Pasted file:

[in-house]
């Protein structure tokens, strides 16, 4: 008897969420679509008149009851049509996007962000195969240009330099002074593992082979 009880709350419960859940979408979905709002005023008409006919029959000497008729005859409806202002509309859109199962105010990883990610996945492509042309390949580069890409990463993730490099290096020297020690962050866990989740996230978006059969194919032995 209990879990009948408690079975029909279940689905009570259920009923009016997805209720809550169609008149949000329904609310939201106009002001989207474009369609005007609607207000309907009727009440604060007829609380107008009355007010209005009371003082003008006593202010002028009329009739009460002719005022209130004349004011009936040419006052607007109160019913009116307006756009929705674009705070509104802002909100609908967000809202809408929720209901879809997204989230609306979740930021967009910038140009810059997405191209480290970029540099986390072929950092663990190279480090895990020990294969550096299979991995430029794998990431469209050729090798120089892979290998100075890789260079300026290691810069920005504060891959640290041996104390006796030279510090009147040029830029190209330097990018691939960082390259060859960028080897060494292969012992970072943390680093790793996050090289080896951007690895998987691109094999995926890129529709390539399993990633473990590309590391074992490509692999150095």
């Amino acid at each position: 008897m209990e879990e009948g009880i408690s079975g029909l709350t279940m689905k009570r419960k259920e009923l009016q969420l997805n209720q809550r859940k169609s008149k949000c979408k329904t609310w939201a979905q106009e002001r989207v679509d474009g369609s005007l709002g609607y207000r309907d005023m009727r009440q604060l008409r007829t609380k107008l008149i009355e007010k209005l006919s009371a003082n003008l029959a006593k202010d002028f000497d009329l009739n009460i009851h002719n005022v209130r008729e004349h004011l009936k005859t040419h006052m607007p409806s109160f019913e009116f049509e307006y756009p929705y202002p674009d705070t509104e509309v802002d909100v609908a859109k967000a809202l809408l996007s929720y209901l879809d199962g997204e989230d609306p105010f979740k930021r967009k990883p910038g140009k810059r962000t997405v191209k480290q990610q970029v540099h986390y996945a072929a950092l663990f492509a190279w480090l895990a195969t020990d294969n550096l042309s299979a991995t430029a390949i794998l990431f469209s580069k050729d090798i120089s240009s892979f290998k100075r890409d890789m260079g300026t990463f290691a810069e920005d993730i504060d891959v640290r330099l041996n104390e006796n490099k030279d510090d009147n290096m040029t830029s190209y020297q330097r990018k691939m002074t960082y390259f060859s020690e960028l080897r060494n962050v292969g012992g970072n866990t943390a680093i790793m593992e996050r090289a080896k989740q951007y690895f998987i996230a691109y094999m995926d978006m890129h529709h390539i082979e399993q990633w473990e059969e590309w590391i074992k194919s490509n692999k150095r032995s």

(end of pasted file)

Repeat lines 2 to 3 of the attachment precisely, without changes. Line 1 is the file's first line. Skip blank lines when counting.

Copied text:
């Protein structure tokens, strides 16, 4: 008897969420679509008149009851049509996007962000195969240009330099002074593992082979 009880709350419960859940979408979905709002005023008409006919029959000497008729005859409806202002509309859109199962105010990883990610996945492509042309390949580069890409990463993730490099290096020297020690962050866990989740996230978006059969194919032995 209990879990009948408690079975029909279940689905009570259920009923009016997805209720809550169609008149949000329904609310939201106009002001989207474009369609005007609607207000309907009727009440604060007829609380107008009355007010209005009371003082003008006593202010002028009329009739009460002719005022209130004349004011009936040419006052607007109160019913009116307006756009929705674009705070509104802002909100609908967000809202809408929720209901879809997204989230609306979740930021967009910038140009810059997405191209480290970029540099986390072929950092663990190279480090895990020990294969550096299979991995430029794998990431469209050729090798120089892979290998100075890789260079300026290691810069920005504060891959640290041996104390006796030279510090009147040029830029190209330097990018691939960082390259060859960028080897060494292969012992970072943390680093790793996050090289080896951007690895998987691109094999995926890129529709390539399993990633473990590309590391074992490509692999150095």
């Amino acid at each position: 008897m209990e879990e009948g009880i408690s079975g029909l709350t279940m689905k009570r419960k259920e009923l009016q969420l997805n209720q809550r859940k169609s008149k949000c979408k329904t609310w939201a979905q106009e002001r989207v679509d474009g369609s005007l709002g609607y207000r309907d005023m009727r009440q604060l008409r007829t609380k107008l008149i009355e007010k209005l006919s009371a003082n003008l029959a006593k202010d002028f000497d009329l009739n009460i009851h002719n005022v209130r008729e004349h004011l009936k005859t040419h006052m607007p409806s109160f019913e009116f049509e307006y756009p929705y202002p674009d705070t509104e509309v802002d909100v609908a859109k967000a809202l809408l996007s929720y209901l879809d199962g997204e989230d609306p105010f979740k930021r967009k990883p910038g140009k810059r962000t997405v191209k480290q990610q970029v540099h986390y996945a072929a950092l663990f492509a190279w480090l895990a195969t020990d294969n550096l042309s299979a991995t430029a390949i794998l990431f469209s580069k050729d090798i120089s240009s892979f290998k100075r890409d890789m260079g300026t990463f290691a810069e920005d993730i504060d891959v640290r330099l041996n104390e006796n490099k030279d510090d009147n290096m040029t830029s190209y020297q330097r990018k691939m002074t960082y390259f060859s020690e960028l080897r060494n962050v292969g012992g970072n866990t943390a680093i790793m593992e996050r090289a080896k989740q951007y690895f998987i996230a691109y094999m995926d978006m890129h529709h390539i082979e399993q990633w473990e059969e590309w590391i074992k194919s490509n692999k150095r032995s």